At “LP5” I worked with Philipp [Thimm] who plays the cello live, he basically plays every instrument. But I never felt dependent on him because when he wasn’t there I did what I could and often put in some guitar layers which at times could be really cool because I do it in a different way than him and not in a virtuous way. When he was there I basically used him as a human sampler.
I just enjoy the freedom to be able to use whatever I can. It was not that I was thinking “I want to make a record with as many instruments as possible”. It’s just that with every melody line you’re writing you will at some point figure out what sound you want and what instruments that make that sound coming out at its best.
Award-winning soundtrack and new opportunities
Until recently in the history of popular music, film directors have largely ignored popular music in favor of using soundtrack “artists”, musicians operating in a very narrow field of music and very often educated in the classic music school. On the other hand, musicians on popular music scenes rarely considered it an opportunity to put together a soundtrack; a music career should involve hanging out in nightliners, dim club environments and embrace depraved lifestyles far from organized nine to five work in Hollywood studios.
However, the last decade have seen an increasing pool of established artists in the popular music industry borrowing their talents to high end film productions. M83, Daft Punk, My Bloody Valentine and Radiohead are just a few great examples, and Trent Reznor of Nine Inch Nails was even awarded an Oscar for his and Atticus Ross music work to “The Social Network”.
A reason to get involved in film is simply because it represents a new challenge; another reason is that when money doesn’t flow from record sales and saturated live scenes anymore, it’s another way to live off what you do. For the musicians, the exposure is godsend. The chance to be heard by tens of thousands of moviegoers – and in a context in which those listeners already are forming emotional attachments – provides precious exposure at a social media moment when it may be easier than ever for a band to serve its audience but harder than ever to find one in the first place.
For Sascha Ringer it just happened by chance; his music started to turn up in trailers and a bit later in more and more tv-series and films, and he just thought that there may be something in the works of Apparat that attracted film makers – and it turned out better than he ever would have imagined.
You also did a lot of work in the film industry and won the Soundtrack Stars Award at the Venice Film Festivals for your work with Equals, and Apparat’s music is everywhere in tv-series and films. Can you see yourself going more in the soundtrack direction in the future and work more with the overall soundtrack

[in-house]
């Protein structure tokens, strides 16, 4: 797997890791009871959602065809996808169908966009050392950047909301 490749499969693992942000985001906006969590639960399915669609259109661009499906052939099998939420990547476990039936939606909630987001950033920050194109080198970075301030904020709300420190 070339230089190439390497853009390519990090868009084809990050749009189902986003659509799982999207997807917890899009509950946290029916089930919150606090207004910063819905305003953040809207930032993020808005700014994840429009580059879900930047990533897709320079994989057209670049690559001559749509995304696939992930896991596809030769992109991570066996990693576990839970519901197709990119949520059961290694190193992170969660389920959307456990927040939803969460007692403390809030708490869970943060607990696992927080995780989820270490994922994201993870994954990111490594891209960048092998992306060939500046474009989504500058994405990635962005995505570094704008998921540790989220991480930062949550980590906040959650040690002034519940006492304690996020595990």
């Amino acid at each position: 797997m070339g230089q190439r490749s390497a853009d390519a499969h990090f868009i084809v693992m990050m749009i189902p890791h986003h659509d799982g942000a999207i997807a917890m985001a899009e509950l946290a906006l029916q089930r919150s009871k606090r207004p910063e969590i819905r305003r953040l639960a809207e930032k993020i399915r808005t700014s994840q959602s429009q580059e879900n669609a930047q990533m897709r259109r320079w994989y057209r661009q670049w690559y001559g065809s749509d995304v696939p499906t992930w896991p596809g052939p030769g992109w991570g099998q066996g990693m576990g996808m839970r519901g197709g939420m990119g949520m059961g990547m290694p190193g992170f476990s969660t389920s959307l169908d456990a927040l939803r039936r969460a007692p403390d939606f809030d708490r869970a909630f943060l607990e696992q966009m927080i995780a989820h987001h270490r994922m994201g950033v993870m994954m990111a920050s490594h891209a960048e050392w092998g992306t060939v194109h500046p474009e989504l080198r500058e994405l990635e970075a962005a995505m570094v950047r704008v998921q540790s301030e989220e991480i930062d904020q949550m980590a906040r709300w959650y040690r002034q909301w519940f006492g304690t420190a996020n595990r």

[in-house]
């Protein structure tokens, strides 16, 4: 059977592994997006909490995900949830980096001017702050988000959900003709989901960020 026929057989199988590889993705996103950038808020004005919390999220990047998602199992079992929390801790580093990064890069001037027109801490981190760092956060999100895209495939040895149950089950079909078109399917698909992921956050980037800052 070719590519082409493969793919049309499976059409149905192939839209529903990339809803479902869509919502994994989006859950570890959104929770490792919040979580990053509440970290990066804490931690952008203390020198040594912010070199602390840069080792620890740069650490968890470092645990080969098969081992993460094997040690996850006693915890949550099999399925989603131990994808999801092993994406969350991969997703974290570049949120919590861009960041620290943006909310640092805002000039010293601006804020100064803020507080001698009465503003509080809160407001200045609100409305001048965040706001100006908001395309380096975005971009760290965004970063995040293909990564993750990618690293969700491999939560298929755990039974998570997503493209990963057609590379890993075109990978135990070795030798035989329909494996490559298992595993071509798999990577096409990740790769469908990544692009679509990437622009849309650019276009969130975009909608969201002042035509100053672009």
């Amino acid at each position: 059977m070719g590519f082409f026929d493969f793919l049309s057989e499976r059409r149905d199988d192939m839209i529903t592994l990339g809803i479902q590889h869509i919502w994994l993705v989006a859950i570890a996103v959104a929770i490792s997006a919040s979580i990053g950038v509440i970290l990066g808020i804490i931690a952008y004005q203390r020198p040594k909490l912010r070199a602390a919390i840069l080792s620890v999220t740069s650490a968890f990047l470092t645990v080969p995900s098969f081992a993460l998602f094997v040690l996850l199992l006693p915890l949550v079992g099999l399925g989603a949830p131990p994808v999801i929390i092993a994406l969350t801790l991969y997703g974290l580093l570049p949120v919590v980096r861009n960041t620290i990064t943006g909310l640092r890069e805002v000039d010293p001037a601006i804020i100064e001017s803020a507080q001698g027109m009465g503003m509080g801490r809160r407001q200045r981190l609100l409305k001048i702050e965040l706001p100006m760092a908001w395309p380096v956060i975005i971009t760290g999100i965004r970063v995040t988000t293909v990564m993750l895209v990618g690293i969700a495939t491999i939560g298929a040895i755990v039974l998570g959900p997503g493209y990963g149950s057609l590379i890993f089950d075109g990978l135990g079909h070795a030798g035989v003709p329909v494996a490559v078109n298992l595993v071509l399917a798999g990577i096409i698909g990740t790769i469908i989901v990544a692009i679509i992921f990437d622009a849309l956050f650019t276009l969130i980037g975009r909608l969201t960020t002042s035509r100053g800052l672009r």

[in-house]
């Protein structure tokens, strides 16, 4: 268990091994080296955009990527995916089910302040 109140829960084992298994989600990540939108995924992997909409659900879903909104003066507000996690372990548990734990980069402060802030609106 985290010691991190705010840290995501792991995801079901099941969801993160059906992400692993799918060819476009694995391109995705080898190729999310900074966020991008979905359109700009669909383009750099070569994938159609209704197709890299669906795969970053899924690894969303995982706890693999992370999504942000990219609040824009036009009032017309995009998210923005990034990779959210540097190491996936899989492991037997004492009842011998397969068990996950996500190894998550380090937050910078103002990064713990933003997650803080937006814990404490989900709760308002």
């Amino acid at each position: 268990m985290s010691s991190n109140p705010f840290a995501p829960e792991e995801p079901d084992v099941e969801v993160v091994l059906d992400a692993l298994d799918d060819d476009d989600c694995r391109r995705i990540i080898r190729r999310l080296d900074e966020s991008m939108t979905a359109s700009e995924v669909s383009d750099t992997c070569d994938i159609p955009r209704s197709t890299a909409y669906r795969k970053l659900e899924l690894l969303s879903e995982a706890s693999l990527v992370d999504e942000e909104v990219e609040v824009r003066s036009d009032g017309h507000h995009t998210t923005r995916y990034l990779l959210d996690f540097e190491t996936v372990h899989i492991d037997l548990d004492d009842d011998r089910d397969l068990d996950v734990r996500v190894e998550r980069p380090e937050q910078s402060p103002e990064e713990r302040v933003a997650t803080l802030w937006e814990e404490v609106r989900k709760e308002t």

In Italy I have a great run and I’m working with this great director. It’s always a collaboration to make film music because there’s a director involved and you need to get along, and once you found someone it works out with you better stick to that person (laughs). I have Mario Martone in Italy and he’s really cool to work with because he lets you do what you can do best.
That said, it’s still a collaboration and you’re not the boss, there’s a hierarchy in the film industry and you just need to accept that, it’s a healthy experience. When you’re used to play major stages and think you’re at the top, then go into the film industry and you’re not any hot shot anymore (laughs), and that’s a good experience in terms of decency but also creatively because it’s about adapting to someone else’s vision and try to understand it.
But it has also become popular in the film industry the last ten years to use popular music artists as soundtrack producers. M83 is just one of many good examples of that.
M83 is probably a very good example as well because his music is very license friendly. There are many music supervisors around the world that probably listen to his albums and recommend it to directors like “Just put that in your movie”. There’s people actually working with that.
As you said, my music started to appear in more and more trailers and then you heard it in series and movies, and I realized “Wow, maybe it’s something in it? Maybe I should try to do soundtracks myself?”, that’s how it started. Also, this little box I have where I put all my ideas that I never use for albums, those ideas a very often useful as soundtrack pieces.
But of course, I’m also doing it because it’s a great way to work with music and not always be on a tour bus because that’s how it usually is. Sure, I love it but it’s great to have something else in music, a balance.
You’re touring with “LP5” most of this year. The club tour continues throughout May and the beginning of June before it makes the transition to the festival season and then you’re back for a few more club gigs after the festival season. But what’s the next step for you? Is it to go back to Moderat or staying with Apparat for a while?
I just talked to my manager about what’s going to happen and this year is for sure a touring year with Apparat because we’ve just started touring. We don’t play that many festivals, at least not the traditional music festivals because this set doesn’t work in a festival tent with massive bass drums in the next tent (laughs) and it will mostly be club settings or festivals in theaters.
Then I would like to do a soundtrack at some point again, I would love to just stay home for a while and after a bit more time I will probably ring at the door bell to Gernot and Szary [Moderat colleagues] and ask “What’s up?” (laughs).
It’s always interesting to meet again after almost two years and find out where they are, musically. That’s what happened just before the second Moderat album because we hadn’t met for a very long time, and that becomes interesting because everyone puts in completely new ideas and something will be born out of that.
If we do a new Moderat album that’s what we need, fresh ideas to come up with a new sound.
Photographer: ©Teresa Enhiak Nanni